I wouldn't trust personal narratives to get a sense of what a school district's policies are... You should probably directly ask the school district what the busing times are and frequency of school changes.

I have never understood the growing anti-busing tendencies of parents.
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post #5 of 8
Well, I have two more years to go before I retire from the Navy. I'm on limdu right now.

I'd move to Chapel Hill in a heartbeat. Awesome town and it's also home to the Heels, baby!!!!!!!!!!!!!!!!!!!!!!!

Stay away from Durham. It's a dirty old town, and it's also home to the Puke Blew Devils!!!!!!!!!!! Boo hiiiisssss!!!!!!

But Chapel Hill is nice, Raleigh is nice. But I'd rather live in the outskirts of Charlotte myself. My dad lived in Mathews for a few years and it's a nice town.
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post #6 of 8
Stay away from Wake county - the cross town bussing of students is a nightmare (I know families with multiple kids going to multiple schools, one across town, and they change your school on you sometimes). The problems with Wake county bussing are constantly in the local news, and the population has grown much faster than they have been able to build schools, so there are tons of portible buildings and such.

Durham is actually getting pretty nice - they are rennovating all the brick tobacco buildings into high end condos, forcing the poor people out. But Durham is a place for young, single, hipsters - I live in Durham county, but out of town.

Apex is a soulless wasteland. Houses all look the same, and there are tons of strip malls with places like "Panera Bread" that sell good looking/lousy tasting food.

Pittsboro is wonderful and cheap, but has lousy tasting water. Bynum is also good, also with lousy water quality. I would live in Chatham county if I were in your shoes (but I am not sure how good/bad the schools are).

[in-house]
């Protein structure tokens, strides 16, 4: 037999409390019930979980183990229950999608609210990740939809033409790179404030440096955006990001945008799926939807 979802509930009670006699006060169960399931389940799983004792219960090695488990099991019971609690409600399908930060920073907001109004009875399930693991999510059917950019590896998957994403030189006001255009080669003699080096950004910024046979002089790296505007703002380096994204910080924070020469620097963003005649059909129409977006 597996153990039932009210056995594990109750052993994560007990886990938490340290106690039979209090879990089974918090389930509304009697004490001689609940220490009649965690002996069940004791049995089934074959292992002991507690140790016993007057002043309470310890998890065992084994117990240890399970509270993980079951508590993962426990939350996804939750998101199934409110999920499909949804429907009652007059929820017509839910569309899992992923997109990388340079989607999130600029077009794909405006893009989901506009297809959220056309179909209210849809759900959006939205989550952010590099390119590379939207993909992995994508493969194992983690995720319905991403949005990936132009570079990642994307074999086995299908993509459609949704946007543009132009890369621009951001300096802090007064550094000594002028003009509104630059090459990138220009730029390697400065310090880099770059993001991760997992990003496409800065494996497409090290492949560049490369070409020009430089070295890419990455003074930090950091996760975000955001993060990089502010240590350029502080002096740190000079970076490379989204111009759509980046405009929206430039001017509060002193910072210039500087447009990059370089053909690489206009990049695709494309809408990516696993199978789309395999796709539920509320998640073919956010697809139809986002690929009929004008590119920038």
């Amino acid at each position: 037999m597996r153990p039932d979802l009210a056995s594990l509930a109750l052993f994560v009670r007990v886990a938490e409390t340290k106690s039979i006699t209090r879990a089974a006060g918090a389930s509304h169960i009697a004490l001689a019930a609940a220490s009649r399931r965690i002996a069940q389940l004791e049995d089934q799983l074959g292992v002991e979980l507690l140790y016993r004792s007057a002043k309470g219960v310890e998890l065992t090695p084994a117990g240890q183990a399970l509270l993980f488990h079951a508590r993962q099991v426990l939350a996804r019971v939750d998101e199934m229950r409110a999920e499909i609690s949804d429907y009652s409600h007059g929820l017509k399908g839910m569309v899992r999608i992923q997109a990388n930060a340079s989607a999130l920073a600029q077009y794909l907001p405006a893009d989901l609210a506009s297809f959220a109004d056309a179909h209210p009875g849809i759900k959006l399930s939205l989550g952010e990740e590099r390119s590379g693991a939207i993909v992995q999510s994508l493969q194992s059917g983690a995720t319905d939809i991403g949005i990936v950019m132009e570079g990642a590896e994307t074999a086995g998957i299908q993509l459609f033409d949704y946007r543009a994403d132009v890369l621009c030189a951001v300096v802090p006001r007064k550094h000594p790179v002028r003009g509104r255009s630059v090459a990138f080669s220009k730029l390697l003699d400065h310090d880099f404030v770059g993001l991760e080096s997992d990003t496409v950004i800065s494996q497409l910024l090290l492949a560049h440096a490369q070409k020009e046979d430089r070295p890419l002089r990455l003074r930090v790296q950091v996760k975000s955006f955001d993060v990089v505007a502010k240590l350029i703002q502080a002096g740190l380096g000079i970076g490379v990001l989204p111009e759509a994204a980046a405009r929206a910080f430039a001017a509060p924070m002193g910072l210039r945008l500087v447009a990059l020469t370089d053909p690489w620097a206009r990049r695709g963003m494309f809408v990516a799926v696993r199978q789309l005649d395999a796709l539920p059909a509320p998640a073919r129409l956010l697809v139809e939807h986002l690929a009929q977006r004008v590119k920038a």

My local high school (Jordan high - durham county) is supposed to be as good as the Chapel Hill schools, and houses in Durham county are a lot less expensive than Chapel Hill. The Orange county schools outside of Chapel Hill are supposed to be quite bad - there is a big uprising whenever they talk about merging the two school districts.

But the best option is get cheap land as close as possible to the Waldorf school, and send your kids there. Eventually developers will overrun you and buy you out for a boatload of cash - as we are supposed to have high population growth over the next 20 years or so.
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post #7 of 8
I'm out of city limits of Durham, and like it enough coming from up north. Mass transit is a joke and my daughter is not young enough to be going to school yet but if you are far enough away from the dense urban areas of Durham, it's pretty nice.
post #8 of 8
Thread Starter 
Thanks for all the advice everyone!

Hopefully things will clear up after we are able to get up there and start looking around...
You need skeptics, especially when the science gets very big and monolithic. -James Lovelock
The Story of Stuff
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You need skeptics, especially when the science gets very big and monolithic. -James Lovelock
The Story of Stuff